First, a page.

Shooting association 'totally dysfunctional', says former chair

Shooting and conservation charity in the news
Shooting and conservation charity in the news

The British Association for Shooting and Conservation has been described as "totally dysfunctional" by its former chair after allegations emerged that senior staff had bullied other employees and made death threats.

According to reports in today’s Times and yesterday’s Guardian newspapers, the BASC, which is a non-profit-making industrial and provident society, has lost its chair and suspended its chief executive after an internal report said the organisation had a culture of fear and intimidation.

Alan Jarrett, chair of the 145,000-member organisation until his resignation in May, commissioned the law firm Hill Dickinson to investigate complaints from some of the organisation’s 110 staff about the directors.

According to The Guardian, the 65-page report alleged that at least two senior figures within the organisation had threatened to kill other staff members, with one saying someone wanted "a bullet between the eyes" and another "I swear I will kill you", although the report said these statements had been denied.

The report also contained allegations that staff who spoke out had been sent threatening letters, The Guardian said.

The board suspended chief executive Richard Ali shortly after Jarrett’s resignation.

In his resignation letter, Jarrett described the organisation, which has an annual income of £9.4m, as "totally dysfunctional" and said there had been a cover-up of its problems. He accused the leadership of failing to safeguard the organisation from financial and reputational damage.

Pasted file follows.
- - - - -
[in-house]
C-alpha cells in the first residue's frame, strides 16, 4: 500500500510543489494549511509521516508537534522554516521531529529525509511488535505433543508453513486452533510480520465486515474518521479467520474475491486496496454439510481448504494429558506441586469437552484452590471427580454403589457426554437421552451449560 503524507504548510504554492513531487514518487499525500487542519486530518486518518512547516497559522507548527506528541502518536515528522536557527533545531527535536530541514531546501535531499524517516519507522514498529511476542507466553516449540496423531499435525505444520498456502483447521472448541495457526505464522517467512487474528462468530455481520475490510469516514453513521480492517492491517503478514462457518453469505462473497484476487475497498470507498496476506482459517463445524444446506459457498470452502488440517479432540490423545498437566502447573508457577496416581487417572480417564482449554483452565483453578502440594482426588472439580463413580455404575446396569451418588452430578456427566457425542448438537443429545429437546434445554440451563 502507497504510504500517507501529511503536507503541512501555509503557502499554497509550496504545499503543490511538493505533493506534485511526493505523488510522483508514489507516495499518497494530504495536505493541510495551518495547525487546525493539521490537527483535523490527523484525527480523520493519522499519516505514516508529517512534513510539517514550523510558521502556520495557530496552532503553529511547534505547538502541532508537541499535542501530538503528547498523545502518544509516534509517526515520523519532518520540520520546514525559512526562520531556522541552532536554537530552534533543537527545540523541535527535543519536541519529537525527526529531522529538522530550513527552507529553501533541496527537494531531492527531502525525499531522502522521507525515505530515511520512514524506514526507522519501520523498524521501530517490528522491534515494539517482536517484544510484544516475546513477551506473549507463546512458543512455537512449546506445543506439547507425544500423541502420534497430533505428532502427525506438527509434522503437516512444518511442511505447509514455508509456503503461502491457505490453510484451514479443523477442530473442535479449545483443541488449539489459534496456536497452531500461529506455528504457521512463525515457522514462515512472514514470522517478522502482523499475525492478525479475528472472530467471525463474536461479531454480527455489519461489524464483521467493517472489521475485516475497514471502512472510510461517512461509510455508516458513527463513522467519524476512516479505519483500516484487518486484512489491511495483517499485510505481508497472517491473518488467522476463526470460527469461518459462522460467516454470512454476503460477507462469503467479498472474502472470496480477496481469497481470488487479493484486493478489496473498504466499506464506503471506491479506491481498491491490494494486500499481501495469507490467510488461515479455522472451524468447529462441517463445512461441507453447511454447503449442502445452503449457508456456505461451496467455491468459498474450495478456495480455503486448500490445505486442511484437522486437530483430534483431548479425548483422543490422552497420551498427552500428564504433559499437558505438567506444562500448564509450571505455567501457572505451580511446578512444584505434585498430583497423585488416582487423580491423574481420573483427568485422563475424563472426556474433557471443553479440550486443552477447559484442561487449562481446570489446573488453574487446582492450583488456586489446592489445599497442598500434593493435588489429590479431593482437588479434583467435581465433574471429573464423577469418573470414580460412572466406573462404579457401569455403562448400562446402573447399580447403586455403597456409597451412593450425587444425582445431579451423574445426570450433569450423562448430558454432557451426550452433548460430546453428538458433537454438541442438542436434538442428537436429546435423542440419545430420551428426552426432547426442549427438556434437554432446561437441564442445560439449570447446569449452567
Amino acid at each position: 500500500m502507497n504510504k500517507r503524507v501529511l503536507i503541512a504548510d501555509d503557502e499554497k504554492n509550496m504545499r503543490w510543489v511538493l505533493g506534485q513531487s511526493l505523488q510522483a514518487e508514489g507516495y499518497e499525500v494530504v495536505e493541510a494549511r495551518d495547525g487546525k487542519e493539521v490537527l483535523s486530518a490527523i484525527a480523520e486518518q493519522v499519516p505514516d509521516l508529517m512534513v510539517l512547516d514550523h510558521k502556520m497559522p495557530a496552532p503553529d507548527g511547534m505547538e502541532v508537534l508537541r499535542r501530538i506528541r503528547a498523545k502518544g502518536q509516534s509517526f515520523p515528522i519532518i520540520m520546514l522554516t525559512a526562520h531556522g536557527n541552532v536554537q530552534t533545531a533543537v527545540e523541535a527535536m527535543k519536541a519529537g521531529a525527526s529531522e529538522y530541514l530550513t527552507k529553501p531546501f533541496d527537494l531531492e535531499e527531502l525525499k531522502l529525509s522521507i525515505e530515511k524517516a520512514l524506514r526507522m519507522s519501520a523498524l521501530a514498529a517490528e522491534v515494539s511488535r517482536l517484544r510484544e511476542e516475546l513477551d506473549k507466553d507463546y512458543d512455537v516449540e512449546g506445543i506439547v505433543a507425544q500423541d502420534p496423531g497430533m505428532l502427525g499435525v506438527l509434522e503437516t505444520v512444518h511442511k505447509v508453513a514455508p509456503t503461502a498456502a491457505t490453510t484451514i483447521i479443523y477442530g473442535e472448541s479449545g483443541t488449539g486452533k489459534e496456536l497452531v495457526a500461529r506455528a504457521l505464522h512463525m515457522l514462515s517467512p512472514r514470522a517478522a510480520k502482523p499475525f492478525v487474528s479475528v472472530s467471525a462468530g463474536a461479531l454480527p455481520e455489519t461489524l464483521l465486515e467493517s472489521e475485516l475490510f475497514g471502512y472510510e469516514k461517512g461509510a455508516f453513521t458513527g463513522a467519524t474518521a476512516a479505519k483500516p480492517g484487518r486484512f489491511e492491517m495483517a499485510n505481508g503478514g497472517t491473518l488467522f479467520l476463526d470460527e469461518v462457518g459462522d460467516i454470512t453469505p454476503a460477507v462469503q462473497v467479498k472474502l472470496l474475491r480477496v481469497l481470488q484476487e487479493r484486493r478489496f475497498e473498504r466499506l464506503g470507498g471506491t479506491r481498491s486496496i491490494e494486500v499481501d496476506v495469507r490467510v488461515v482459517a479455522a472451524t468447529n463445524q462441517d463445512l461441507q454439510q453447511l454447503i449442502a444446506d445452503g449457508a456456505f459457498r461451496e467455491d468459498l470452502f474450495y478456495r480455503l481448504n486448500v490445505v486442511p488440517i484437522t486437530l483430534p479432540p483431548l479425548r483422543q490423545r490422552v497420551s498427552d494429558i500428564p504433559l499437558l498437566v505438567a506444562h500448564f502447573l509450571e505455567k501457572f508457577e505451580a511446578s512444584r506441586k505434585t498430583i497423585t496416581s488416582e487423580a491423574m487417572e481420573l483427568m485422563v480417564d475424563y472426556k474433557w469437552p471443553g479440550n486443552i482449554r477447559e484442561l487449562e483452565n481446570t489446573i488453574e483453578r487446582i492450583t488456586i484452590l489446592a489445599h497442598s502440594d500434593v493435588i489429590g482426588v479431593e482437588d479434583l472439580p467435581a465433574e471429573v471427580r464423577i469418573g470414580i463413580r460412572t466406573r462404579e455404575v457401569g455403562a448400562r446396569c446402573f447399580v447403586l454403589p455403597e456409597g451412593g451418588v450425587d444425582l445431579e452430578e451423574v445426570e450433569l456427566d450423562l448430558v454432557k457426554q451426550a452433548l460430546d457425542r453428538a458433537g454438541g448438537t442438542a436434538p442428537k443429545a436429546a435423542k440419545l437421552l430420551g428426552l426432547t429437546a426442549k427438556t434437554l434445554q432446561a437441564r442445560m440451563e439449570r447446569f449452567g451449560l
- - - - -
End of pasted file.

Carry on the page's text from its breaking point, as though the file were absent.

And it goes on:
The Times reported that two other board members and the organisation’s director of human resources had also resigned. It claimed that the charity’s head of HR and its director for Wales had been suspended.

A spokesman for the charity declined to confirm or deny the resignations or the alleged suspensions.

After Jarrett’s resignation, North Wales Police were called to a breach of the peace at the association’s Wrexham headquarters after suspended members of staff refused to leave the building, The Times reported.

In response to the articles, the BASC published a letter to The Times on its website, written by the director of communications and acting chief executive Chris Graffius, denying it was in chaos.

"Staff morale is high and work continues apace," the letter said.

"The association is conducting an independent inquiry into the matters your report covers. To protect employment rights and allow due process to be followed, we cannot comment further at this time."

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